64,83,62,181/- 18,01,83,113/-
6 Total Saleable Carpet
Area (Excluding Balcony
Area) (in SQF) (D)
3,84,814 3,84,814
7 Total Sold Carpet Area
(Excluding Balcony Area)
(in SQF) relevant to
Turnover (E)
3,39,120 3,72,079
8 Relevant ITC (F)= (B)*(E)/ (D) or (A)*(E)/ (D) 45,44,071/- 80,12,473/-
9 Ratio of Input Tax Credit
to Turnover (G) =
(F)/(C)*100 (%)
0.70% 4.45%
10 Difference in ratio (H) 3.75%
11 Profiteering, if any (I)
(H*C)
67,49,653/-

64. The Respondent had also claimed that he had considered the credit availed by him in the pre-GST era as also the entire taxable turnover from 1.02.2016-30.06.2017 and had arrived at the ratio of credit to the turnover. The same had been compared with the ratio of incremental credit arrived in working B above with the turnover ratio post-GST. The exclusion of ITC on construction sub-contractors as also the incremental ITC (3% towards services and 3.5% towards goods) had been done to enable an ideal comparison. The Respondent had also furnished the copies of his Tran-1 and Tran-2 Statements.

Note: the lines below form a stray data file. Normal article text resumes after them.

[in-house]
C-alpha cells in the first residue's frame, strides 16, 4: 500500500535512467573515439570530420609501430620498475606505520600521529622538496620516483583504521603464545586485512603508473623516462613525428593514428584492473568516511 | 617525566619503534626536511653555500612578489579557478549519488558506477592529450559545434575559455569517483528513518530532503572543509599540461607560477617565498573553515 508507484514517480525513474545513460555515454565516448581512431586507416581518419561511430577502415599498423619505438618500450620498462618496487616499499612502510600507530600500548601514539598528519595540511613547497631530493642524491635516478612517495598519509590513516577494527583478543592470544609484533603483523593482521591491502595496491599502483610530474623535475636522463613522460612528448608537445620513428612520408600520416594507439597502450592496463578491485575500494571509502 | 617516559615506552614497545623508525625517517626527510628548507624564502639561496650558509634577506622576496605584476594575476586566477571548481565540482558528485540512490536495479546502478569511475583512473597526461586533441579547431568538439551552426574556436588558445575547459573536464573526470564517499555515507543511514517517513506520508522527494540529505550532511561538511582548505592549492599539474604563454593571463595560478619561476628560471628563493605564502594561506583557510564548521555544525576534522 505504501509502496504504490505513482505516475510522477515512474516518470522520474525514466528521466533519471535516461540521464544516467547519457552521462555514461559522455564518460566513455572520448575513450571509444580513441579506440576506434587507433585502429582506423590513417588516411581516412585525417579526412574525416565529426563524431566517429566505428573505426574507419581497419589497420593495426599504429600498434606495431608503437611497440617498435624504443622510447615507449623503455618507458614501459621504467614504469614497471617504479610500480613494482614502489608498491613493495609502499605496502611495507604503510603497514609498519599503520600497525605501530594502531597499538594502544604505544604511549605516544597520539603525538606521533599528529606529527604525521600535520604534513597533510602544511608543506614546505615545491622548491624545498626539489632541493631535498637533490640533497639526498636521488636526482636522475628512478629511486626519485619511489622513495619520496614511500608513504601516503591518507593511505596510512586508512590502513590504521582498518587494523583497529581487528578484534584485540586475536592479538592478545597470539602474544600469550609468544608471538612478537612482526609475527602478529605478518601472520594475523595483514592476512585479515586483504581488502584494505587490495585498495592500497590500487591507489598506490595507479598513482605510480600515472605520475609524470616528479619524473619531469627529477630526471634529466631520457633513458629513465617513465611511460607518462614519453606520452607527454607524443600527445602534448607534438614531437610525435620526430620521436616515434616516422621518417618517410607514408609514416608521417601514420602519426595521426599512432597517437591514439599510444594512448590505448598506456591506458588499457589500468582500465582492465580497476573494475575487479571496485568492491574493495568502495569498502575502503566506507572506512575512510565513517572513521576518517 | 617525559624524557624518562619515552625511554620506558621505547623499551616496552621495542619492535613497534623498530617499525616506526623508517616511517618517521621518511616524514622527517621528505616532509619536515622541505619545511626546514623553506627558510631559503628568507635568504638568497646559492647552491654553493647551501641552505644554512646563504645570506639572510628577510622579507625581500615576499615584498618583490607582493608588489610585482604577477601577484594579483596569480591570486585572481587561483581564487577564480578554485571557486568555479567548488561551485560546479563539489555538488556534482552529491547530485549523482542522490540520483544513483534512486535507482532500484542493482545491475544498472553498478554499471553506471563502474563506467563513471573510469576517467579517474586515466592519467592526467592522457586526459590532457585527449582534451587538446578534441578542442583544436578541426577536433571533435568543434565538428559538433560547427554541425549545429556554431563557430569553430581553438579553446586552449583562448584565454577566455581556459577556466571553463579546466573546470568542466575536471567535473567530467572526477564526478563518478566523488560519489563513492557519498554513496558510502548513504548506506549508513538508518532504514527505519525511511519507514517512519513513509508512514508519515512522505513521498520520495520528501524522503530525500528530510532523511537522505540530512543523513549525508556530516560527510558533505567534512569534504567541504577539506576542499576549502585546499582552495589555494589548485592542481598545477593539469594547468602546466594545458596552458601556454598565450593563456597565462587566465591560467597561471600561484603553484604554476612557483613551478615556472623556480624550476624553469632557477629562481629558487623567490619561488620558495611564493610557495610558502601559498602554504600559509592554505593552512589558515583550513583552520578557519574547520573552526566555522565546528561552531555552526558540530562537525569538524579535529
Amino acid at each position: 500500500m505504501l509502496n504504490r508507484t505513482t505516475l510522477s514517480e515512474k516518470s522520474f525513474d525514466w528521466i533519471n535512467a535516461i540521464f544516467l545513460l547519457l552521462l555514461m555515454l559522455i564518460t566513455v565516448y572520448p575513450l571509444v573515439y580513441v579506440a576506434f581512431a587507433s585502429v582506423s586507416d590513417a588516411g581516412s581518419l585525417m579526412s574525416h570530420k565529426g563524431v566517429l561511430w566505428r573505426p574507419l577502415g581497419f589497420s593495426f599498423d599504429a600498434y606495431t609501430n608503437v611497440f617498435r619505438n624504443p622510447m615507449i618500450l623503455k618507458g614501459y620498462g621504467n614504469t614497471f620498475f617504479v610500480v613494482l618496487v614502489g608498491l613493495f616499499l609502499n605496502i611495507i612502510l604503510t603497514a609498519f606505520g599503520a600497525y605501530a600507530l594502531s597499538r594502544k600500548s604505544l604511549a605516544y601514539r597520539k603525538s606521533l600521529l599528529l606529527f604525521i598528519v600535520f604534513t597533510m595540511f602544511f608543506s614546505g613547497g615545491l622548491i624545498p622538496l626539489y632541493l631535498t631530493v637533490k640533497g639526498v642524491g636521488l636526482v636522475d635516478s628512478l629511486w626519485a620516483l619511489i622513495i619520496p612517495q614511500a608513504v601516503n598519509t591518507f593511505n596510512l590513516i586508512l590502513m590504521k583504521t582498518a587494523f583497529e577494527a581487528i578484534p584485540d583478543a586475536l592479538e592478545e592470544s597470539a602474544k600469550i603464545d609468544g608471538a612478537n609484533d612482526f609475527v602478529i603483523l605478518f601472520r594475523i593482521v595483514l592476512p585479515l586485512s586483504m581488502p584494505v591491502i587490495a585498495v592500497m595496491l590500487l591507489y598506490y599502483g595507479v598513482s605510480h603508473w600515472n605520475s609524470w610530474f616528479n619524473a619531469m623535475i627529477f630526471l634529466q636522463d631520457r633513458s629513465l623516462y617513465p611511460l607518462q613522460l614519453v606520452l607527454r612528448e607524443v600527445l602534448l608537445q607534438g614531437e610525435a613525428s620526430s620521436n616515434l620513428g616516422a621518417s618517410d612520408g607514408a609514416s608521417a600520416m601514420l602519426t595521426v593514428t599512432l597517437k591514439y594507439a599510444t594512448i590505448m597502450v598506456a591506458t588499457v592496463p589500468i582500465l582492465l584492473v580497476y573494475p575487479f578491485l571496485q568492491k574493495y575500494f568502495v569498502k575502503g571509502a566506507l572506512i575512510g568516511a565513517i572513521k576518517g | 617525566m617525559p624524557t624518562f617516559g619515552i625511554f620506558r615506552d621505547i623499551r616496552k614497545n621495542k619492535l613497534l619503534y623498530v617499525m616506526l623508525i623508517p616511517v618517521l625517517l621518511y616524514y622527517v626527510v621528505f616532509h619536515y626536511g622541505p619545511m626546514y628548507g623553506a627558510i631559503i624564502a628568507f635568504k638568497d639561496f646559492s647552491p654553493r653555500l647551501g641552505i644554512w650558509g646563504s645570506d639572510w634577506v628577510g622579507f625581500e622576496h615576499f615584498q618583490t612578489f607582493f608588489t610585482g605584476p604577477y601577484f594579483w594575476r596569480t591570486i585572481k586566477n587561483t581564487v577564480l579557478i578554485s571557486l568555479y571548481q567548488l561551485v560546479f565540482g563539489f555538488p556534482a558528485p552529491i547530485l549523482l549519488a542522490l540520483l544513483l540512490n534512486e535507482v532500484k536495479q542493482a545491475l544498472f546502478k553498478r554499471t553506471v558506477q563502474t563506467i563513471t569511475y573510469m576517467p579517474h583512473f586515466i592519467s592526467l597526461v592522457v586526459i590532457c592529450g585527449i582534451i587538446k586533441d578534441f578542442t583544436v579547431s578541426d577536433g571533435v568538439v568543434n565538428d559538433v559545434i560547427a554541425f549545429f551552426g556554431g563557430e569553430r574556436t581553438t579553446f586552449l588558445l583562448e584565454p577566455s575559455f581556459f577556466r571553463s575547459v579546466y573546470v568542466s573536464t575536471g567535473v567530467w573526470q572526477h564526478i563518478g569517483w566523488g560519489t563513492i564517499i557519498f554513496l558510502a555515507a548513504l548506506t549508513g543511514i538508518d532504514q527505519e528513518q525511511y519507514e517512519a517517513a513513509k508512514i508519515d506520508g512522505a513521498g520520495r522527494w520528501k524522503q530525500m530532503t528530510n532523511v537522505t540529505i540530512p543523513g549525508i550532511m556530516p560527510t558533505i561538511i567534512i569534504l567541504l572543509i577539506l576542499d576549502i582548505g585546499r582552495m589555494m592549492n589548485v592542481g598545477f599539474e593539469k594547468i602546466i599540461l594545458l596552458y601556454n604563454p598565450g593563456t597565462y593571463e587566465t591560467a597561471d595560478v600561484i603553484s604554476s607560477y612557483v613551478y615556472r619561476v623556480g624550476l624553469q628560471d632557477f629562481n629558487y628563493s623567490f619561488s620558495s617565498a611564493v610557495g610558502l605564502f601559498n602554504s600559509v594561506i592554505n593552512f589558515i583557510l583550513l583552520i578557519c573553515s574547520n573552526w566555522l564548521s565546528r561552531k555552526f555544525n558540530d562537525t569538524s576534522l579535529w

65. The Respondent had also submitted the following Table showing computation of profiteering, applying the basis adopted by the DGAP, however after excluding from the ITC considered post-GST, ITC in respect of sub-contractors and the incremental ITC (3% towards services and 3.5% towards goods), as is given below:-

S. No. Particulars Pre- GST
(01.02.2016 to
30.06.2017)
Post GST
(01.07.2017 to
31.12.2018)
1 Incremental Input Tax Credit of GST Availed (A) 0 82,86,713/-
2 Total CENVAT/ Service Tax Credit Availed (B) 51,56,352/- 82,86,713/-
3 Total Turnover 81,48,31,294/- 55,78,67,303/-
4 Total Saleable Carpet Area (Excluding Balcony Area) (in SQF) (D) 3,84,814 3,84,814